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Foxboro Stadium History - 1978

The most imaginative Hollywood writer could not have scripted the Patriots 1978 season. New England overcame a tragic preseason injury to wide receiver Darryl Stingley to post an 11-5 record and capture their first AFC East championship.

The most imaginative Hollywood writer could not have scripted the Patriots 1978 season. New England overcame a tragic preseason injury to wide receiver Darryl Stingley to post an 11-5 record and capture their first AFC East championship. But the excitement over hosting the first playoff game in franchise history took a backseat to the Chuck Fairbanks saga. The head coach was suspended before the regular season finale only to be reinstated for the postseason.

An undefeated preseason meant little due to Stingley's devastating injury. The six-year veteran from Purdue was permanently paralyzed on a hit by Oakland Raiders safety Jack Tatum in mid-August, and the specter of his catastrophic injury seemed to hang over the club through the early part of the season.

The Patriots dropped the season opener to the Washington Redskins, 16-14, in a loss that also cost them the services of defensive end Julius Adams and punter Mike Patrick for the remainder of the season. The Patriots broke into the win column the following week but lost place-kicker John Smith for the rest of the year in a 16-6 victory over the Cardinals in St. Louis.

A 34-27 loss to the Baltimore Colts in a driving rainstorm saddled the Patriots with a mediocre 1-2 start for the second straight season. But an emotional 21-14 victory on a Sunday evening the following week in Oakland seemed to pull the Patriots out of their collective funk.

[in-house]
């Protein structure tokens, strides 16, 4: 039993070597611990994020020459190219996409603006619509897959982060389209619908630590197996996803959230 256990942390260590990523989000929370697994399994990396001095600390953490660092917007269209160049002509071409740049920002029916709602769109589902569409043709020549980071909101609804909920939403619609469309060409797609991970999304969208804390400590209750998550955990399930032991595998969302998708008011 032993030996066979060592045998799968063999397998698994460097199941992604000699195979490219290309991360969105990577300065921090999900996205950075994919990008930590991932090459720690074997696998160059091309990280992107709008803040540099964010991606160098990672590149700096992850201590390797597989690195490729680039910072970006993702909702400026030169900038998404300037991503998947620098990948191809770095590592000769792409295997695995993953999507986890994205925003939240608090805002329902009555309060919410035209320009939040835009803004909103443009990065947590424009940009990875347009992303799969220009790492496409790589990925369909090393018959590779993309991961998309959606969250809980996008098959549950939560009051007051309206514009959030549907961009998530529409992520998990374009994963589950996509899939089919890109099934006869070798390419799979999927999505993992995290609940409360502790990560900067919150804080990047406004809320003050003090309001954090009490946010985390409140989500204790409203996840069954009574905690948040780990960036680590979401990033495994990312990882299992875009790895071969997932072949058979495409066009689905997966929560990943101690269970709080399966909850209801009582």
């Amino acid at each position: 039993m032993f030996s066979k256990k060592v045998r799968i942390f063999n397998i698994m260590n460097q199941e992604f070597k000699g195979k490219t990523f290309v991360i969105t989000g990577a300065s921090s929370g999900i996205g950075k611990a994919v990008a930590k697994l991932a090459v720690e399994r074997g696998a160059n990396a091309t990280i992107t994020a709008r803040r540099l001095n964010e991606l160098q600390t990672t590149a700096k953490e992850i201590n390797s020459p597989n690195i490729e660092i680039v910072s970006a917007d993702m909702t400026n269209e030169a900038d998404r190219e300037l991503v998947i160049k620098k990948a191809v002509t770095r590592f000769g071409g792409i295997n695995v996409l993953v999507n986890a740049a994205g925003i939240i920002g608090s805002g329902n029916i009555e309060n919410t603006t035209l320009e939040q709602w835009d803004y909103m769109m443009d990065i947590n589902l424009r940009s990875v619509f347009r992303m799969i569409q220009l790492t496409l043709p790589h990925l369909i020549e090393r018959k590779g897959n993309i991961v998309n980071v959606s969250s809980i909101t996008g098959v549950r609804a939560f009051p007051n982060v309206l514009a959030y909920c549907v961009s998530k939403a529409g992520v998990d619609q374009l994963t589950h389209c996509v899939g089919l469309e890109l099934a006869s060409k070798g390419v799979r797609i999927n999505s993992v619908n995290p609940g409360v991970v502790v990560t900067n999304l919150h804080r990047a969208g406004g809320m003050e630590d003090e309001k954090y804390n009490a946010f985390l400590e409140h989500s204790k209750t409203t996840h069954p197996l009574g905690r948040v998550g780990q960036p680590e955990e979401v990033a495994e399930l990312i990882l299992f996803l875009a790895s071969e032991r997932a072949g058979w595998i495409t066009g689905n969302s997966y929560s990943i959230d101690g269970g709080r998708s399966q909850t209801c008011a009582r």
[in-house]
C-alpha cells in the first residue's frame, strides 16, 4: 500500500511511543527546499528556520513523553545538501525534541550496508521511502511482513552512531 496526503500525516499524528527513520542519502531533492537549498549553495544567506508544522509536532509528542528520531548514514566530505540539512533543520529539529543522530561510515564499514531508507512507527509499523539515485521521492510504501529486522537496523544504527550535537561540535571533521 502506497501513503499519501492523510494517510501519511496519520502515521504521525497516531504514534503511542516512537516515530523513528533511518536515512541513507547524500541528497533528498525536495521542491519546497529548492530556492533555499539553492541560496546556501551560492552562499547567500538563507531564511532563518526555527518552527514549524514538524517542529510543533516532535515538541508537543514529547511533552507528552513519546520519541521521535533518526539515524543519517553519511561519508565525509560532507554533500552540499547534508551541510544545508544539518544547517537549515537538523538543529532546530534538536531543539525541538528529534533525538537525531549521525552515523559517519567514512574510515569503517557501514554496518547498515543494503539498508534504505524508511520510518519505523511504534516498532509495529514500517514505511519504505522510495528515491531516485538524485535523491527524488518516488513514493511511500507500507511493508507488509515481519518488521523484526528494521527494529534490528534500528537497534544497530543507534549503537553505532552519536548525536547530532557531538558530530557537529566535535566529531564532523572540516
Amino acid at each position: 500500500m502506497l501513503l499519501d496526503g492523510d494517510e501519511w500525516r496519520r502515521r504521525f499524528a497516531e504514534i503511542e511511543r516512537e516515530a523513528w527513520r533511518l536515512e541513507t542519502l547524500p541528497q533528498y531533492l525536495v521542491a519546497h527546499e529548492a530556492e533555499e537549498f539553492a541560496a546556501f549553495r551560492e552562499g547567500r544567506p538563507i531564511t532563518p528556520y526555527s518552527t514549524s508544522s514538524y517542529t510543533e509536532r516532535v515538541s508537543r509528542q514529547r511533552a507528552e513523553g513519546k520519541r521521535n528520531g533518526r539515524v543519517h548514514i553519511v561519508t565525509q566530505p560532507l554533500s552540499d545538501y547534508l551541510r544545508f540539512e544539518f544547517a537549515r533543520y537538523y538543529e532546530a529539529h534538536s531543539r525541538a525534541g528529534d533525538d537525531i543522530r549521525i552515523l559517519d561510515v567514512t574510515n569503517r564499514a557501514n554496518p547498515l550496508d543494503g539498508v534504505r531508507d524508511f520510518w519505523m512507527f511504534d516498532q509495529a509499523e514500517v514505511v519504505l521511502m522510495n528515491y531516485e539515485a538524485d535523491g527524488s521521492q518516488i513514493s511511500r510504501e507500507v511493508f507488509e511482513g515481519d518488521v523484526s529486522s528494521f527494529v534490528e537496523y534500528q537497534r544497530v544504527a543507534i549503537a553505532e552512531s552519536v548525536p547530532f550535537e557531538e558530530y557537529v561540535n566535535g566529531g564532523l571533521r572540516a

Trailing 14-0 in the first quarter the Patriots rallied to tie the score, then pushed across the game-winning touchdown on a Sam Cunningham dive over the top in the final minute. The victory was the start of a seven-game winning streak that vaulted New England to the top of the division, a spot where they remained for the rest of the season.

Despite the presence of outstanding receivers in veteran Harold Jackson (obtained from the Rams shortly after the injury to Stingley), second-year speedster Stanley Morgan, and All-World tight end Russ Francis, the success the Patriot offense enjoyed in 1978 was due mostly to a record-setting ground attack. A powerful offensive line consisting of center Bill Lenkaitis, tackles Gray and Shelby Jordan, and guards Hannah and Sam Adams, paved the way for a corps of runners who set an all-time NFL rushing record with 3,165 yards.

Although the Patriots did not boast a 1,000-yard rusher, they did claim four different runners with more than 500 yards. Cunningham led the way for the fourth straight season with 768 yards, while second-year back Horace Ivory averaged more than 5 yards per carry and scored a team-high 11 touchdowns.